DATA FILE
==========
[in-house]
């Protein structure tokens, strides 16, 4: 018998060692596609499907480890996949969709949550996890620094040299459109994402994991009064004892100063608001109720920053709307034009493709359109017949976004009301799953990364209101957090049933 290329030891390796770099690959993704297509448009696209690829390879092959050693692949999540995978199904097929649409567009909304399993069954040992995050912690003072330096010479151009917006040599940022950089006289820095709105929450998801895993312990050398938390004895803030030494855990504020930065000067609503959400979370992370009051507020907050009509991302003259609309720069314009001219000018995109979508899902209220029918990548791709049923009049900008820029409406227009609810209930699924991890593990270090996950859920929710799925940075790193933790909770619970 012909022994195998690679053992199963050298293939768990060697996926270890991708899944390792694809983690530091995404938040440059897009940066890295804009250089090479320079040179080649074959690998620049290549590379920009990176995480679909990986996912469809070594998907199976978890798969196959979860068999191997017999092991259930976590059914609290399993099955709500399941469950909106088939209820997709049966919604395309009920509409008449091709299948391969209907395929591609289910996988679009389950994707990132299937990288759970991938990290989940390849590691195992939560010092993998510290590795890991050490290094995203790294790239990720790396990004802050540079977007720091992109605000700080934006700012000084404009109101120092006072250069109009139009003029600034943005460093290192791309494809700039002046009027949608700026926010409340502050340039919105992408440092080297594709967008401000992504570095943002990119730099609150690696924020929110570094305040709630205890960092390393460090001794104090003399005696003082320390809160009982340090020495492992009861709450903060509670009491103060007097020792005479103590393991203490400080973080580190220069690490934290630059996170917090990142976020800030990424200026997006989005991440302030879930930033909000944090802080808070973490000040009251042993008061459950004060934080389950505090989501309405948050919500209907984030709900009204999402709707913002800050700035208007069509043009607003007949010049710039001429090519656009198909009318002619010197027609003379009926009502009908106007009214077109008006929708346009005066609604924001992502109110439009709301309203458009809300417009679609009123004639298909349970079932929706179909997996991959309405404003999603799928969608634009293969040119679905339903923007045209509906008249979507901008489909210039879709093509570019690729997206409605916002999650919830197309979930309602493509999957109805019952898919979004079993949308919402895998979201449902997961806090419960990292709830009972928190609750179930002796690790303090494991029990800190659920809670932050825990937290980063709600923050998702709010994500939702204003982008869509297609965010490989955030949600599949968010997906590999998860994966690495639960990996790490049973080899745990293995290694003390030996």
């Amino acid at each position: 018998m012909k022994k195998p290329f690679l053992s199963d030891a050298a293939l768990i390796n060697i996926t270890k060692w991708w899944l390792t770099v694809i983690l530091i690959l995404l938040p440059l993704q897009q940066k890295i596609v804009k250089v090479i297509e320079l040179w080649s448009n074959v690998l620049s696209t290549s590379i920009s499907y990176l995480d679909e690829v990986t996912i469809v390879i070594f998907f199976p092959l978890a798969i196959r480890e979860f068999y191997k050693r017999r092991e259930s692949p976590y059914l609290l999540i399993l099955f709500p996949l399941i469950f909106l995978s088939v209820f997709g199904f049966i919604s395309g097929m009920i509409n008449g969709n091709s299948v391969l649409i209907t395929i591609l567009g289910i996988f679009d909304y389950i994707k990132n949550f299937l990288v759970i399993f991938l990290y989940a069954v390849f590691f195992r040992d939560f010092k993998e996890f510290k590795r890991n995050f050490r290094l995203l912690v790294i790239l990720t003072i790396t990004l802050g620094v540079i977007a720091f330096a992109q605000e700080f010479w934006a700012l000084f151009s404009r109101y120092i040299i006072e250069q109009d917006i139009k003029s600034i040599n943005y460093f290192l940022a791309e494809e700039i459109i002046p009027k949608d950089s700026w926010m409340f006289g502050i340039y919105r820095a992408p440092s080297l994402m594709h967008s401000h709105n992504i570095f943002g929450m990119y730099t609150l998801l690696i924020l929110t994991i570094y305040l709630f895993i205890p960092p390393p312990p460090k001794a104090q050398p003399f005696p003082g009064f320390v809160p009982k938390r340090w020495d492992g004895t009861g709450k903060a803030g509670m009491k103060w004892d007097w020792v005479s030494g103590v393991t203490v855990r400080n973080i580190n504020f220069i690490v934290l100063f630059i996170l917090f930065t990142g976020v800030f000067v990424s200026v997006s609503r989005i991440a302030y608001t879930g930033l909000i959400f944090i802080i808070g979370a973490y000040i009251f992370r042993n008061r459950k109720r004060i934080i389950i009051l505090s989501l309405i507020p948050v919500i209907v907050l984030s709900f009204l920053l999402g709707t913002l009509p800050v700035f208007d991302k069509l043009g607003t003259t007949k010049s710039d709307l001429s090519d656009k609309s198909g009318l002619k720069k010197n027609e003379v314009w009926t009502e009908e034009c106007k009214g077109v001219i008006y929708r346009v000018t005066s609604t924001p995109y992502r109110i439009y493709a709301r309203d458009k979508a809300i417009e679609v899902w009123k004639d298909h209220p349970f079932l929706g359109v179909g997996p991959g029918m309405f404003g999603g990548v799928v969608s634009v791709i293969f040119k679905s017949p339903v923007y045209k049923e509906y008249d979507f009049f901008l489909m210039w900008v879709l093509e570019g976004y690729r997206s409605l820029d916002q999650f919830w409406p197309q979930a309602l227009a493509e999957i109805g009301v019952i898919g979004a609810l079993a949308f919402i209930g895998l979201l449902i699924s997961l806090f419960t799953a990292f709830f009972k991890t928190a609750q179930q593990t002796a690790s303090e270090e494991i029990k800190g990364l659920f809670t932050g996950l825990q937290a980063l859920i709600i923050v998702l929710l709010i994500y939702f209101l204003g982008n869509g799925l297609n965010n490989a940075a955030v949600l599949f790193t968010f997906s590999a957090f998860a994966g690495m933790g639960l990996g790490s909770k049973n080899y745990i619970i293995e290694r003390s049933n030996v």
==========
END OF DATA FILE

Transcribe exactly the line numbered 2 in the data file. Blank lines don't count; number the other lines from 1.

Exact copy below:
């Protein structure tokens, strides 16, 4: 018998060692596609499907480890996949969709949550996890620094040299459109994402994991009064004892100063608001109720920053709307034009493709359109017949976004009301799953990364209101957090049933 290329030891390796770099690959993704297509448009696209690829390879092959050693692949999540995978199904097929649409567009909304399993069954040992995050912690003072330096010479151009917006040599940022950089006289820095709105929450998801895993312990050398938390004895803030030494855990504020930065000067609503959400979370992370009051507020907050009509991302003259609309720069314009001219000018995109979508899902209220029918990548791709049923009049900008820029409406227009609810209930699924991890593990270090996950859920929710799925940075790193933790909770619970 012909022994195998690679053992199963050298293939768990060697996926270890991708899944390792694809983690530091995404938040440059897009940066890295804009250089090479320079040179080649074959690998620049290549590379920009990176995480679909990986996912469809070594998907199976978890798969196959979860068999191997017999092991259930976590059914609290399993099955709500399941469950909106088939209820997709049966919604395309009920509409008449091709299948391969209907395929591609289910996988679009389950994707990132299937990288759970991938990290989940390849590691195992939560010092993998510290590795890991050490290094995203790294790239990720790396990004802050540079977007720091992109605000700080934006700012000084404009109101120092006072250069109009139009003029600034943005460093290192791309494809700039002046009027949608700026926010409340502050340039919105992408440092080297594709967008401000992504570095943002990119730099609150690696924020929110570094305040709630205890960092390393460090001794104090003399005696003082320390809160009982340090020495492992009861709450903060509670009491103060007097020792005479103590393991203490400080973080580190220069690490934290630059996170917090990142976020800030990424200026997006989005991440302030879930930033909000944090802080808070973490000040009251042993008061459950004060934080389950505090989501309405948050919500209907984030709900009204999402709707913002800050700035208007069509043009607003007949010049710039001429090519656009198909009318002619010197027609003379009926009502009908106007009214077109008006929708346009005066609604924001992502109110439009709301309203458009809300417009679609009123004639298909349970079932929706179909997996991959309405404003999603799928969608634009293969040119679905339903923007045209509906008249979507901008489909210039879709093509570019690729997206409605916002999650919830197309979930309602493509999957109805019952898919979004079993949308919402895998979201449902997961806090419960990292709830009972928190609750179930002796690790303090494991029990800190659920809670932050825990937290980063709600923050998702709010994500939702204003982008869509297609965010490989955030949600599949968010997906590999998860994966690495639960990996790490049973080899745990293995290694003390030996």